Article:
What’s the Difference Between a Sweet Potato and a Yam

Botanical Names: Ipomoea batatas

Interesting enough orange flesh varieties of sweet potatoes are mainly consumed only in the United States and three other countries. About 95% of sweet potatoes grown in the world have white flesh. Yes, they are indeed sweet potatoes and not yams. Many use the words yam and swee potato interchangeably in parts of the U.S. and Canada. However, they are not the same and come from different botanical families. 

It is often referenced that this confusion began with the early settlers who called the sweet potato by the wrong name with the problem remaining today. The USDA requires orange sweet potatoes to be labeled as yams, yet true yams are most often grown in Africa and the Carribean. 

Here are some white sweet potato varieties to try next year in your vegetable garden.

White Yams – Yes, this is a variety of sweet potato not a yam. It is one of the oldest varieties and goes by an assortment of different names – ‘Triumphs’, ‘Southern Queen’, ‘Popular Root’, ‘Choker’ and ‘White Bunch’. When searching to find slips or potatoes, gardeners would need to search in catalogs under sweet potatoes to find these varieties. This is a very unusual variety and could garner top prizes at state fairs and 4H meetings. Harvest typically takes place about 110 days after planting.

Bonita – Prized as being one of the sweetest, sweet potatoes. ‘Bonita’ is stated to have double the sugar content compared to varieties like ‘O’Henry’. If you’re looking for a great sweet potato to make fries – this should be your go-to. This variety has bright, white flesh with yellow specks and the tan skin has a pink highlight. It does need plenty of space to spread as it can reach 40 inches in length and matures at 90 to 100 days.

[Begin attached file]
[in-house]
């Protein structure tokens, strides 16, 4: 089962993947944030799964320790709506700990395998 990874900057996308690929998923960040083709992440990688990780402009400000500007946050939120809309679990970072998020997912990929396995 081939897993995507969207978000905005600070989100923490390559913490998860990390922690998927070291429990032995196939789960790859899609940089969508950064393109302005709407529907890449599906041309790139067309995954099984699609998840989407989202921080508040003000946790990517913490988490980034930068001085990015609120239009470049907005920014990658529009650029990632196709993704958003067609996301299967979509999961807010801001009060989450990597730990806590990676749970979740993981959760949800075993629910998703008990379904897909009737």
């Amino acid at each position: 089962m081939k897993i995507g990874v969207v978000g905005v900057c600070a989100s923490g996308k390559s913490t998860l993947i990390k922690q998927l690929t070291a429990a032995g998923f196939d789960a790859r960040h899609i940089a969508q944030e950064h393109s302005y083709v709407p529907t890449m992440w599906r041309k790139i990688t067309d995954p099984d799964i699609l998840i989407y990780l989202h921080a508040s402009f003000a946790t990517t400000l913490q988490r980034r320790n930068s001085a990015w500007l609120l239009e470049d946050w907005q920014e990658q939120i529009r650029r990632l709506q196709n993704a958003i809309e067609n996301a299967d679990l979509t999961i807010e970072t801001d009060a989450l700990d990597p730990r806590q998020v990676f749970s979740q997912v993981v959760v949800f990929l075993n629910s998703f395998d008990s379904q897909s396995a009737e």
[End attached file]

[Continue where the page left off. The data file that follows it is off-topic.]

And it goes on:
Murasaki – A standout in the garden due to its brilliant purple skin, then when cut it contrasts with a bright, white flesh. A fun variety that will start many conversations in the vegetable garden and at the dinner table. Referred to as a Japanese sweet potato, this cultivar was recently introduced by the LSU breeding program. Those that have tasted it state that it has a nutty flavor. It takes about 120 days after planting to see these gorgeous, purple spuds.

O’Henry – Many find the flavor of ‘O’Henry’ to be unlike any sweet potato that they have ever tasted, described as smooth, stringless with hints of nut and honey. This golden-brown spud with cream interior looks a lot like its cousin from Idaho, but the taste is out of this world. The yield of potatoes is heavy during harvest at 100 days giving you plenty to store and share with the sweet potato loving friends.

Nancy Hall – Popular old-time favorite with bright white flesh and grayish brown skin also known as ‘Yellow Yam’, but remember it is not a yam! Sweet delicious flavor is more pronounced after curing as with most sweets. Flavor is said to be the best adaptable table sweet potato with a mellow and sweet taste. Best variety for southern gardens although the plant is not the prettiest, however, the vegetable in the end is worth it.